Home Sweet Home. How to Pay Off Your Mortgage Faster

3 min read


  • Paying off your mortgage faster can save you thousands of dollars in interest
  • Every year, about one-third of mortgage holders take steps that will pay off their mortgages faster
  • You can pay it off faster by making lump-sum payments, increasing the amounts of your regular payments or increasing the frequency of your payments


Every year, Canadians buy into the dream of home ownership and most of them will need to finance their purchase with a mortgage. Purchase prices, interest rates, amortization periods all vary but one constant is that every homeowner wants to pay as little interest as they have to. In fact, every year, about one-third of mortgage holders take steps to decrease the amount they have to pay overall on their home financing.

But how?

There are actually quite a few ways that you can pay off your mortgage faster, and save many thousands of dollars.

One tip, before you get a mortgage, is to strive for as large a down payment as possible. The more you’re able to pay up front, the less you’ll have to finance and pay interest on. Another, of course, is to shop around for the lowest rates possible so you pay less interest over the term of your mortgage. Finally, you should try to pick the shortest amortization within your means. Usually, amortization periods are 25 years, but they can be longer or shorter. Making yourself pay off the mortgage in fewer years means your mortgage payments will be higher every month, but you’ll pay less in interest over time, saving you a lot of money.

If you already have a mortgage, here are a few common ways to pay it off faster:

Pay bi-weekly

Arranging your mortgage payments to be accelerated bi-weekly ones, instead of monthly ones, means you’re basically paying one extra mortgage payment a year (there are 52 weeks in a year so if you make payments every 2 weeks, that’s 26 payments or the equivalent of 13 monthly payments instead of 12). And that, over the life of your mortgage, means big savings. For example, if you have a 25-year mortgage of $300,000 at 3%, you could cut almost three years off your mortgage and save about $15,000.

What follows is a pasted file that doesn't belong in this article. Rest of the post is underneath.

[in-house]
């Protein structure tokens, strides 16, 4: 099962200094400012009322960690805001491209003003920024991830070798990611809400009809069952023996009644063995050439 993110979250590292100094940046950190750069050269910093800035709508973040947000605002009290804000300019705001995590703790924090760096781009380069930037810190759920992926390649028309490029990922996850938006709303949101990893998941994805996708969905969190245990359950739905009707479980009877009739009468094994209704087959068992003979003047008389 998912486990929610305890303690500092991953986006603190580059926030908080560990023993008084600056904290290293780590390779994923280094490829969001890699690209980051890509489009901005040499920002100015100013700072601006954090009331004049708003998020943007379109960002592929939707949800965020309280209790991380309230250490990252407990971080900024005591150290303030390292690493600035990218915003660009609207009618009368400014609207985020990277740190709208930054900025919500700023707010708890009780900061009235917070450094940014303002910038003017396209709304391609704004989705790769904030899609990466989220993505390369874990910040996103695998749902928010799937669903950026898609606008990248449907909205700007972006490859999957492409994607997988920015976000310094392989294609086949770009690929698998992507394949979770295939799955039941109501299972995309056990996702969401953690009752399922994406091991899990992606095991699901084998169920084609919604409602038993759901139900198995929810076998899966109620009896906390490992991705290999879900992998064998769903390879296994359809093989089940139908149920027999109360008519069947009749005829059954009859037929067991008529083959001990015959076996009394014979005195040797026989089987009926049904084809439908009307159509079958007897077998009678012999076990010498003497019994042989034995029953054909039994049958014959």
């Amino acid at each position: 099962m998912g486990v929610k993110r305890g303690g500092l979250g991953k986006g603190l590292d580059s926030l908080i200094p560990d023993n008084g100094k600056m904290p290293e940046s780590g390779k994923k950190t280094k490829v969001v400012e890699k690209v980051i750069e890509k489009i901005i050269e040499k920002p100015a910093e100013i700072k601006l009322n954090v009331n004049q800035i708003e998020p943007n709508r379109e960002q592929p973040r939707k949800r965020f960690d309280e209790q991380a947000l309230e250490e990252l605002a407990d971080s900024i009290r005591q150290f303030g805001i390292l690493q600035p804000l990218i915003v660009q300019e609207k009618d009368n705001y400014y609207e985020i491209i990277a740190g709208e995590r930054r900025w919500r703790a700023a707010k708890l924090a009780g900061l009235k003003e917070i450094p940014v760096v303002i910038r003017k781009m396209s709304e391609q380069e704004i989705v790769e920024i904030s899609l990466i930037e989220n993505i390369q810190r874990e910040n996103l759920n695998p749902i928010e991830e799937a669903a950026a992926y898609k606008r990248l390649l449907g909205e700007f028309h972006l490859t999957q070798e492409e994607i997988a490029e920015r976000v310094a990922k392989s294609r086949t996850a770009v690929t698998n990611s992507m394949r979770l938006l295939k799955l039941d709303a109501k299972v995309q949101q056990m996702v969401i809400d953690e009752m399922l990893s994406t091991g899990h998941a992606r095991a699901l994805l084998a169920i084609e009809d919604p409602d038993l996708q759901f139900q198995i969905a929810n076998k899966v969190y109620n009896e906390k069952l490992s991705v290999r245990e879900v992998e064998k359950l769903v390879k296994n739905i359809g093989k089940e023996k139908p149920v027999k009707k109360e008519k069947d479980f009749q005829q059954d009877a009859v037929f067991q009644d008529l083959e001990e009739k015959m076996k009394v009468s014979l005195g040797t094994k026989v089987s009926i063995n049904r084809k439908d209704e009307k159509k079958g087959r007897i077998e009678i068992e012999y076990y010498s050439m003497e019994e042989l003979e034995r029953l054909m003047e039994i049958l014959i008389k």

Make lump sum payments

This is not always easy to do – juggling a mortgage and other debts while prices for basic goods and services seem constantly to rise can make it feel like there isn’t much left over at the end of the month, but there are ways you can try to squeeze out extra payments without too much pain. For instance, if your mortgage is with a credit union (and many of these have lower rates and more flexible terms), you can use your profit shares once a year to make an extra payment. Many other lenders also allow extra payments – such as the equivalent of 10% a year or more of the original principal. You can pay extra every month or once a year – make sure you talk to your lender and read your mortgage agreement thoroughly to see the rules on frequency of extra payments and amounts.

What many Canadians do is take any work bonus, pay raise or tax refund to pay extra on their mortgage. Since you’re already living on the money you have before these windfalls, it’s money you won’t notice when you put it towards your mortgage.

Round up your mortgage payments

Another relatively painless way to pay more on your mortgage (and make it a little easier on your monthly budgeting!) is to round up your mortgage payments to an amount you can afford. For instance, if you pay $578 bi-weekly on your mortgage, round that up to just $600, Over your 25-year mortgage, you’ll have paid almost $8,000 more on your mortgage, probably without noticing that extra $12 every two weeks you’re paying.

Stay informed

Once we get a mortgage many of us just pay it and forget it. But it’s important to keep abreast of current interest rates and to know your mortgage agreement options. If you are in a fixed term, it might still be worth the penalties to break your mortgage and apply for a lower rate if rates go down. Or, when your financing term is up and it’s time to refinance, if interest rates are lower, keep your payments the same when you refinance, so more of your money goes toward the principal.


Paying your mortgage faster means you have more money in your pocket – for retirement savings or other long-term goals – and have more equity sooner. That’s a win-win.







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